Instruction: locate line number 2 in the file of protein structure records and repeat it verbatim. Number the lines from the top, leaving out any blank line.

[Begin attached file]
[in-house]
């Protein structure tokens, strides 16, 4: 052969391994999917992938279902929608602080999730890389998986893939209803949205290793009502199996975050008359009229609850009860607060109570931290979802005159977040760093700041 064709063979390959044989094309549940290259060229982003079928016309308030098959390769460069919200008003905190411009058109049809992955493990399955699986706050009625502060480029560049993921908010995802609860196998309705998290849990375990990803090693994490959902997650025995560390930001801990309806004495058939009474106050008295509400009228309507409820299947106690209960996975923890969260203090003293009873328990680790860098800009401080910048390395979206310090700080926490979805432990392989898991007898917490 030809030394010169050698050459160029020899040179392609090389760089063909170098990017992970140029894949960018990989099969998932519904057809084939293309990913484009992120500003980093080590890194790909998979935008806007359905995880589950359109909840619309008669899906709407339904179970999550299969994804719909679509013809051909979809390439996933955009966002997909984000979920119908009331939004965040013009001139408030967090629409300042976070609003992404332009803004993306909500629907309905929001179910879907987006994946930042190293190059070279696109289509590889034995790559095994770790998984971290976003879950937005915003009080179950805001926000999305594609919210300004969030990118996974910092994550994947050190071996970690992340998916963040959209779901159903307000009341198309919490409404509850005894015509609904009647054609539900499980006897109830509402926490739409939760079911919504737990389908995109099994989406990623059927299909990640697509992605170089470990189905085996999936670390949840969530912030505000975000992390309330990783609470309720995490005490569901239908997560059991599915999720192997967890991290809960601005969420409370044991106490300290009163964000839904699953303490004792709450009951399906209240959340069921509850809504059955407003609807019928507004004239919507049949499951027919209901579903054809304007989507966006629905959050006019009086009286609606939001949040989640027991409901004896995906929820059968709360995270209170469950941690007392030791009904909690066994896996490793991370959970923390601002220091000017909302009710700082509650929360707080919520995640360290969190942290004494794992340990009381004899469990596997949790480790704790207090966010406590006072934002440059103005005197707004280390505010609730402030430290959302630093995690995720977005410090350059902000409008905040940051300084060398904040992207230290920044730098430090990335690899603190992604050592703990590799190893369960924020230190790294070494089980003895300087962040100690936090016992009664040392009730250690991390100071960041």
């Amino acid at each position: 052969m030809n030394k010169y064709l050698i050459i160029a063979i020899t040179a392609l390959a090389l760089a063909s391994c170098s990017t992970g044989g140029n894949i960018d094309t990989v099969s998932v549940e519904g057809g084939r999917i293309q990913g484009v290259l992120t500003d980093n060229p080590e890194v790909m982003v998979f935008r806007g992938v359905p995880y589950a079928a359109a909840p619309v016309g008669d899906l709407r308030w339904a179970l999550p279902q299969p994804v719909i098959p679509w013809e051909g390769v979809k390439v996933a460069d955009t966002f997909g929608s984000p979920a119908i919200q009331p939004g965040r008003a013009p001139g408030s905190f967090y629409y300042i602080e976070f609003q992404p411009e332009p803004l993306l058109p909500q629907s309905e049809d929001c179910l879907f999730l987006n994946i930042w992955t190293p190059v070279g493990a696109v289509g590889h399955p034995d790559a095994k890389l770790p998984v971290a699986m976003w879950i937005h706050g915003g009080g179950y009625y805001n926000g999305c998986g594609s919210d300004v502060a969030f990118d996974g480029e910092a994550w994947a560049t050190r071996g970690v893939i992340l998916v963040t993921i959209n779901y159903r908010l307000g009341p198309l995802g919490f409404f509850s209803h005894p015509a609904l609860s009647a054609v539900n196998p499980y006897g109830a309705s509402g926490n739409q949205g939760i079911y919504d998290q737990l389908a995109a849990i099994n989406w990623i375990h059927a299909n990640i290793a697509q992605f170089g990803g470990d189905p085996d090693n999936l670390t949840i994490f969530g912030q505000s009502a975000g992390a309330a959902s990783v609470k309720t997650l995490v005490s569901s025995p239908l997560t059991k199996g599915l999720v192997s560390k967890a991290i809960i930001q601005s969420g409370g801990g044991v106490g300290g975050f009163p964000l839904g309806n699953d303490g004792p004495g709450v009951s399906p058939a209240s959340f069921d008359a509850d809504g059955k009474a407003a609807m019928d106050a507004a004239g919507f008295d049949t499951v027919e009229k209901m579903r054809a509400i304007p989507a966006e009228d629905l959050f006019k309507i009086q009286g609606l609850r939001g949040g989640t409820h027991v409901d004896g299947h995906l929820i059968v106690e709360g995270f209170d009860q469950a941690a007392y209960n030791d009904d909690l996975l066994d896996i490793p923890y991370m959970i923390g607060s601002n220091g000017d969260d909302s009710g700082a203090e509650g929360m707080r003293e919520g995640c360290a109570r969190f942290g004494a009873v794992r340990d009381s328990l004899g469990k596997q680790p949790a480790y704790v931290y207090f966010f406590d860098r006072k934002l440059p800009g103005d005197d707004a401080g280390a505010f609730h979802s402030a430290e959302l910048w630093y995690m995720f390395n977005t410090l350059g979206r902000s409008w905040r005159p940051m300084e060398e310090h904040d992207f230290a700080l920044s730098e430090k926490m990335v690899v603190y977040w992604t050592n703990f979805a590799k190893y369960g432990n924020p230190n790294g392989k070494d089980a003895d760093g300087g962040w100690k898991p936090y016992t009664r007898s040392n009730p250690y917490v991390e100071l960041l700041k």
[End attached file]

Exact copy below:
């Protein structure tokens, strides 16, 4: 052969391994999917992938279902929608602080999730890389998986893939209803949205290793009502199996975050008359009229609850009860607060109570931290979802005159977040760093700041 064709063979390959044989094309549940290259060229982003079928016309308030098959390769460069919200008003905190411009058109049809992955493990399955699986706050009625502060480029560049993921908010995802609860196998309705998290849990375990990803090693994490959902997650025995560390930001801990309806004495058939009474106050008295509400009228309507409820299947106690209960996975923890969260203090003293009873328990680790860098800009401080910048390395979206310090700080926490979805432990392989898991007898917490 030809030394010169050698050459160029020899040179392609090389760089063909170098990017992970140029894949960018990989099969998932519904057809084939293309990913484009992120500003980093080590890194790909998979935008806007359905995880589950359109909840619309008669899906709407339904179970999550299969994804719909679509013809051909979809390439996933955009966002997909984000979920119908009331939004965040013009001139408030967090629409300042976070609003992404332009803004993306909500629907309905929001179910879907987006994946930042190293190059070279696109289509590889034995790559095994770790998984971290976003879950937005915003009080179950805001926000999305594609919210300004969030990118996974910092994550994947050190071996970690992340998916963040959209779901159903307000009341198309919490409404509850005894015509609904009647054609539900499980006897109830509402926490739409939760079911919504737990389908995109099994989406990623059927299909990640697509992605170089470990189905085996999936670390949840969530912030505000975000992390309330990783609470309720995490005490569901239908997560059991599915999720192997967890991290809960601005969420409370044991106490300290009163964000839904699953303490004792709450009951399906209240959340069921509850809504059955407003609807019928507004004239919507049949499951027919209901579903054809304007989507966006629905959050006019009086009286609606939001949040989640027991409901004896995906929820059968709360995270209170469950941690007392030791009904909690066994896996490793991370959970923390601002220091000017909302009710700082509650929360707080919520995640360290969190942290004494794992340990009381004899469990596997949790480790704790207090966010406590006072934002440059103005005197707004280390505010609730402030430290959302630093995690995720977005410090350059902000409008905040940051300084060398904040992207230290920044730098430090990335690899603190992604050592703990590799190893369960924020230190790294070494089980003895300087962040100690936090016992009664040392009730250690991390100071960041």